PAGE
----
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NBC's State of Affairs arrives in a bad state


Katherine Heigl is an addled high level CIA briefer in Affairs of State. NBC photo

Premiering: Monday, Nov. 17th at 9 p.m. (central) on NBC
Starring: Katherine Heigl, Alfre Woodard, Adam Kaufman, Sheila Vand, David Harbour, Chris McKenna
Produced by: Dario Scardapane, Joe Carnahan, Robert Simonds, Katherine Heigl, Nancy Heigl, Julia Franz, Henry Crumpton, Rodney Faraon, Sophie Watts

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It’s a sad state of affairs in State of Affairs for CIA presidential briefer Charleston “Charlie” Tucker.

Her fiancé died one year ago during a special ops mission gone bad in Kabul. She was also present and saw it happen. Charlie’s (Katherine Heigl) coping mechanisms lately include getting blasted at bars and then having random sex. Viewers relive both the Kabul firefight -- in very loud, herky jerky fashion -- and her latest fling via a collection of opening flashbacks bridged by Charlie talking back to her shrink.

No good can come of this, she’s told of her promiscuous ways. “Good doesn’t have to come,” Charlie replies. Pause, one-two. “I do.”

Replacing The Blacklist on Mondays after its fall finale, NBC’s State of Affairs arrives as the last new broadcast network series of the fall season. The Peacock already has axed two of its newcomers, A to Z and Bad Judge, while ABC has dumped Manhattan Love Story and Fox has sacked Utopia. Time flies when you’re having lousy ratings.

Viewers with a taste for high level Washington dramas already have two better options in ABC’s Scandal and CBS’ new Madam Secretary. And on the flawed female CIA agent front, Carrie Mathison of Showtime’s Homeland runs crazy concentric circles around State of Affairs while also registering much higher on the believability front.

In this vehicle, we’re supposed to believe that Charlie and her young, wisecracking wee hours team (their shift starts at 2 a.m.) find it unnecessary to wake President Constance Payton (Alfre Woodard) when faced with the choice of trying to save a captured American doctor from a potential beheading or taking advantage of an 80 percent chance to kill the Middle East’s No. 1 terrorist, Omar Fatah. Apparently the prez needs her beauty sleep? Whatever the case, Charlie continues to bark out directives while also tangling with an acting CIA director named Skinner (guest star Dennis Boutsikaris).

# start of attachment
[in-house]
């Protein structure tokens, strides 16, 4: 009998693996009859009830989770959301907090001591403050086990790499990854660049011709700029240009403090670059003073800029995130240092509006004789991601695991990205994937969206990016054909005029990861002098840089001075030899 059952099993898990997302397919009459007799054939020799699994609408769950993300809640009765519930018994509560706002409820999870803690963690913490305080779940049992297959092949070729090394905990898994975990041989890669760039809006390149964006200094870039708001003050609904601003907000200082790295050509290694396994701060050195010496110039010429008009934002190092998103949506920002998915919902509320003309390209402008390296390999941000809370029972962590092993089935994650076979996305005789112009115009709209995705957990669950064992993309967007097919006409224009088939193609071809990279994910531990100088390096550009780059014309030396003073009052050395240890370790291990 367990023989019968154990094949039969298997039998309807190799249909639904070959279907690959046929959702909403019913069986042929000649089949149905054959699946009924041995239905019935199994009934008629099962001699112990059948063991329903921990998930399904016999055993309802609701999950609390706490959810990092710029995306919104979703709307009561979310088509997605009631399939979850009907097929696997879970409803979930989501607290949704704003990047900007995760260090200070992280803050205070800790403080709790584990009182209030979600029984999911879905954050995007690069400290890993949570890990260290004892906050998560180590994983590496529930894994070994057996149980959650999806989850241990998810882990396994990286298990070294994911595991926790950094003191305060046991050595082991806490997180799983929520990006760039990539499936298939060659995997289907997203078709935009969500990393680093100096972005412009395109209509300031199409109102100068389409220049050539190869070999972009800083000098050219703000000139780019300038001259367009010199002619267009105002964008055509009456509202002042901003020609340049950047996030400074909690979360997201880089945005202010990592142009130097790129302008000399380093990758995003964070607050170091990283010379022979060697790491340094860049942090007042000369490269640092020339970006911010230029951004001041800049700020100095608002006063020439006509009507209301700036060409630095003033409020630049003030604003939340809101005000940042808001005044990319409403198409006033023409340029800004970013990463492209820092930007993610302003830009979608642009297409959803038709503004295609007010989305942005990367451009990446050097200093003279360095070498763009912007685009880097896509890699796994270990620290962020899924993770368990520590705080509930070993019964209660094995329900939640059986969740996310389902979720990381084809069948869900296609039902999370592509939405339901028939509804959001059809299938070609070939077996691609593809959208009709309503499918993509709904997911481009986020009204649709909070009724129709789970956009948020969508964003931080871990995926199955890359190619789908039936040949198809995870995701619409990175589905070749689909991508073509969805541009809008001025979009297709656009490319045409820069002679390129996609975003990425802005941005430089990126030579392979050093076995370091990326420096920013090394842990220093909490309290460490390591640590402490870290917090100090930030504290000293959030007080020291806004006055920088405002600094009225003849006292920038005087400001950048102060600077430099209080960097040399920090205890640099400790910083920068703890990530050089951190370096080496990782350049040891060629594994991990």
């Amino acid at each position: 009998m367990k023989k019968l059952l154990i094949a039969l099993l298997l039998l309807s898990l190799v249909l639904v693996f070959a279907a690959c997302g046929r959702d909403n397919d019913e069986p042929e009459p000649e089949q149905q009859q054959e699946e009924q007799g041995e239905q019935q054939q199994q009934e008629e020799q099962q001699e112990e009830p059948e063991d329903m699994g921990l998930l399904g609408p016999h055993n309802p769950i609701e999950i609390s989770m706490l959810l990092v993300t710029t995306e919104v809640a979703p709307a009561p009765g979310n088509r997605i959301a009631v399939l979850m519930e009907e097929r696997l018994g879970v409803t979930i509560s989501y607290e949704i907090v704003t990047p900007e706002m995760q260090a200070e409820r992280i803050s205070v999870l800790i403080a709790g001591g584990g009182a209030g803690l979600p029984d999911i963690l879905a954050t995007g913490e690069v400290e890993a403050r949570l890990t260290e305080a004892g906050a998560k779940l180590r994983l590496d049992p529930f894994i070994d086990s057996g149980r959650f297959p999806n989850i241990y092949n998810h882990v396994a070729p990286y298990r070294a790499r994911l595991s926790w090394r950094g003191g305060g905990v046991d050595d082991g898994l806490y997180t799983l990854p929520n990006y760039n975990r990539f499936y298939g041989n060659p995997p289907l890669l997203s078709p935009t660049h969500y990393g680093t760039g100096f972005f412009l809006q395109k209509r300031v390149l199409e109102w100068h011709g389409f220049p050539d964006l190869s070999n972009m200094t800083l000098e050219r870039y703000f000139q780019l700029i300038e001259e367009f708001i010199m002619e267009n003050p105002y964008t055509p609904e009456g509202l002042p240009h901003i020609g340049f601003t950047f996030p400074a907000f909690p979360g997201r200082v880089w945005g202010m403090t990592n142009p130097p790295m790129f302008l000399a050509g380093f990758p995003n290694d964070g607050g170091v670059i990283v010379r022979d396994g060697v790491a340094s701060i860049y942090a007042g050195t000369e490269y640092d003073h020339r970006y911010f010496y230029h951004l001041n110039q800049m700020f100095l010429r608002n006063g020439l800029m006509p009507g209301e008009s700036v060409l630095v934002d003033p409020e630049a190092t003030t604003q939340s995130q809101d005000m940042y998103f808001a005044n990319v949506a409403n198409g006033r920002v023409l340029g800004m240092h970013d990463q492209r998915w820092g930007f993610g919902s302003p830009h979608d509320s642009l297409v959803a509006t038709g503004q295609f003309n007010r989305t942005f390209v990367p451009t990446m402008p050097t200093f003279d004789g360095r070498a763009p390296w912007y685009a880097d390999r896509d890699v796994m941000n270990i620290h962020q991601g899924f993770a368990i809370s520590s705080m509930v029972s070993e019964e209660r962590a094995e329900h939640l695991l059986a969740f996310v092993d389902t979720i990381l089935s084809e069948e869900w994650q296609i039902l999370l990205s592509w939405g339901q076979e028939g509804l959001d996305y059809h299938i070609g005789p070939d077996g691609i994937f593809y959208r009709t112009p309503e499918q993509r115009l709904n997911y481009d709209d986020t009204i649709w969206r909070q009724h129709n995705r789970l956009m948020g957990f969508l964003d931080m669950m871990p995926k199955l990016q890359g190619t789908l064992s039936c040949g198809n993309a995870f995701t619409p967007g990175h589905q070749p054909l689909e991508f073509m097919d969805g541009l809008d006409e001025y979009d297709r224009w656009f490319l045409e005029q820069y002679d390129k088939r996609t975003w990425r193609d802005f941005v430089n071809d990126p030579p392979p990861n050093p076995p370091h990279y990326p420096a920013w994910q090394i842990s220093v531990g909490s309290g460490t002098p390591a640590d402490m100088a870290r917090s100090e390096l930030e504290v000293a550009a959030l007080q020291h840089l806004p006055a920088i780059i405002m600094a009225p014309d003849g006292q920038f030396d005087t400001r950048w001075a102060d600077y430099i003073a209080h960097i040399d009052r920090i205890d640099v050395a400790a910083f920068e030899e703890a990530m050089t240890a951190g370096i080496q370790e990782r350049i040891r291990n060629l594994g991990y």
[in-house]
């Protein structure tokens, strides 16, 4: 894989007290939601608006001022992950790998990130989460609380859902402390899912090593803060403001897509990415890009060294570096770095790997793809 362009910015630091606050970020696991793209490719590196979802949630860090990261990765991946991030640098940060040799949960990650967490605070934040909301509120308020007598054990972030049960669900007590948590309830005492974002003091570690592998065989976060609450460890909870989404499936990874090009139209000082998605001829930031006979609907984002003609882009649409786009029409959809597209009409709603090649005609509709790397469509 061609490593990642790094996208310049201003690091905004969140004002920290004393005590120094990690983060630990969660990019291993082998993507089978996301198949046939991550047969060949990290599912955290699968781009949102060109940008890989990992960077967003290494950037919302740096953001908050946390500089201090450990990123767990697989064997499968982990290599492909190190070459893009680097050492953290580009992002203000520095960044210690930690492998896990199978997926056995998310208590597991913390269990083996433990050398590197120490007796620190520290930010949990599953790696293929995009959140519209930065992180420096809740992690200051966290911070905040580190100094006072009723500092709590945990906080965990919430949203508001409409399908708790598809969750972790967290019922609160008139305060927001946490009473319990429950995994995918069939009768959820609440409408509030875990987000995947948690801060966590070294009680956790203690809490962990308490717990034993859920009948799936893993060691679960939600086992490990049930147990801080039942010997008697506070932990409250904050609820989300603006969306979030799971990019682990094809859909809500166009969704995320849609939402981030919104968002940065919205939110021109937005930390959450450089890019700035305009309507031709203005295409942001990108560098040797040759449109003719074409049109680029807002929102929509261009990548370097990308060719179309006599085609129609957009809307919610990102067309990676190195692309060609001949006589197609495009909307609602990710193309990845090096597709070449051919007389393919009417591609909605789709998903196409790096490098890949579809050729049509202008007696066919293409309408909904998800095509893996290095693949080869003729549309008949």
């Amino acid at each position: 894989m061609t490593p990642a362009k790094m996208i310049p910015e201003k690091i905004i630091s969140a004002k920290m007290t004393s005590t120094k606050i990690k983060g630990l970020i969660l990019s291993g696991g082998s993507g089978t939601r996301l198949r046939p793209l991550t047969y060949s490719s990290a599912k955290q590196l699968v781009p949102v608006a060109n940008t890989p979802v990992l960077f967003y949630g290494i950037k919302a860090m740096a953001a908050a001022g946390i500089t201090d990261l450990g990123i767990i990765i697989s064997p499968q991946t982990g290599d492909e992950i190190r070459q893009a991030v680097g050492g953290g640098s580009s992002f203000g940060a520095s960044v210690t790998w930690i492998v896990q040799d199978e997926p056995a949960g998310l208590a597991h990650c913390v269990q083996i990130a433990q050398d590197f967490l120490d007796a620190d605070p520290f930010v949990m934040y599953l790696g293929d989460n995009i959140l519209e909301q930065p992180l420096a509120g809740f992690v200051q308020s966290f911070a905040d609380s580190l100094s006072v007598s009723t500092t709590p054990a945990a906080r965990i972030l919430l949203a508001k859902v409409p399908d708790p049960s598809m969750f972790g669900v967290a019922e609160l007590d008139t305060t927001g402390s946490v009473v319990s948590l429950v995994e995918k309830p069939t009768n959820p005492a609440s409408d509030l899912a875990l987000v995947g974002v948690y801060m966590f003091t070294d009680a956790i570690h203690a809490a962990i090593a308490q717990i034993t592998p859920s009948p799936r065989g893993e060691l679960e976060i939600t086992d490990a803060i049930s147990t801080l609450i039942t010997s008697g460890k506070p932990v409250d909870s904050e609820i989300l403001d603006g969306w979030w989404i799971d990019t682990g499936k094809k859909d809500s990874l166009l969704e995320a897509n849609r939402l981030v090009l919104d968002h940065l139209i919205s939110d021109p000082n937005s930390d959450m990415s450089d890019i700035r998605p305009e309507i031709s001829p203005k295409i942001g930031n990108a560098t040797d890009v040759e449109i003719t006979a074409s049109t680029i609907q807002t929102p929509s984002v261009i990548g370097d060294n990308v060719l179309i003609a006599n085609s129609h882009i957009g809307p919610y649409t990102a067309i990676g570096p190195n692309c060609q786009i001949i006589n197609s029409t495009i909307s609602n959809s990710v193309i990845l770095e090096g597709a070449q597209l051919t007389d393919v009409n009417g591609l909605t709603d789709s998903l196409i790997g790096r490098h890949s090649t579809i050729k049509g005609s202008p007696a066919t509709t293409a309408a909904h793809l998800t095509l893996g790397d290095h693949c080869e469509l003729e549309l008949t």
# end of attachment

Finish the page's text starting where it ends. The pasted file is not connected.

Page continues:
Complicating matters is the fact that the hostage doc looks an awful lot like Charlie’s deceased fiancé, Aaron, who also happens to have been President Payton’s son. Wait, it gets better, er, more preposterous.

Upon finally convening for the daily presidential briefing, Charlie neglects to even tell the Commander in Chief about the prime chance they have to kill Fatah. “It wasn’t left out. It just wasn’t real at the time,” she later says lamely.

For this transgression Charlie immediately gets fired and brought up on charges, right? Nuh uh. Reassigned to appointments secretary at Camp David? Nope. A slap on the wrist and a hearty “That’s my girl” from the prez after they attend a memorial service for Aaron? And now you know. Then again, viewers may have to swallow even harder at the sight of Charlie escaping a tight spot by hopping aboard a flatbed truck.

That dark day in Kabul of course will be a running thread throughout State of Affairs. Because both Charlie and a long lost, resurfacing dude named Nick Vera (Chris McKenna) know the real story. Or at least that’s what he says before Charlie winds up in a bar again, up to her old tricks.

Heigl, who first came to fame on ABC’s Grey’s Anatomy, seemingly has little chance to succeed in this very far-fetched outing. Her curves remain nicely intact during the times she gets to wear form-fitting dresses. But State of Affairs otherwise is a poor fit for one and all. Telltale sign: A total of nine executive producers, including Heigl and her mother, Nancy. That’s too many cooks for what turns out to be a half-baked hour of ridiculosity.

GRADE: C-minus

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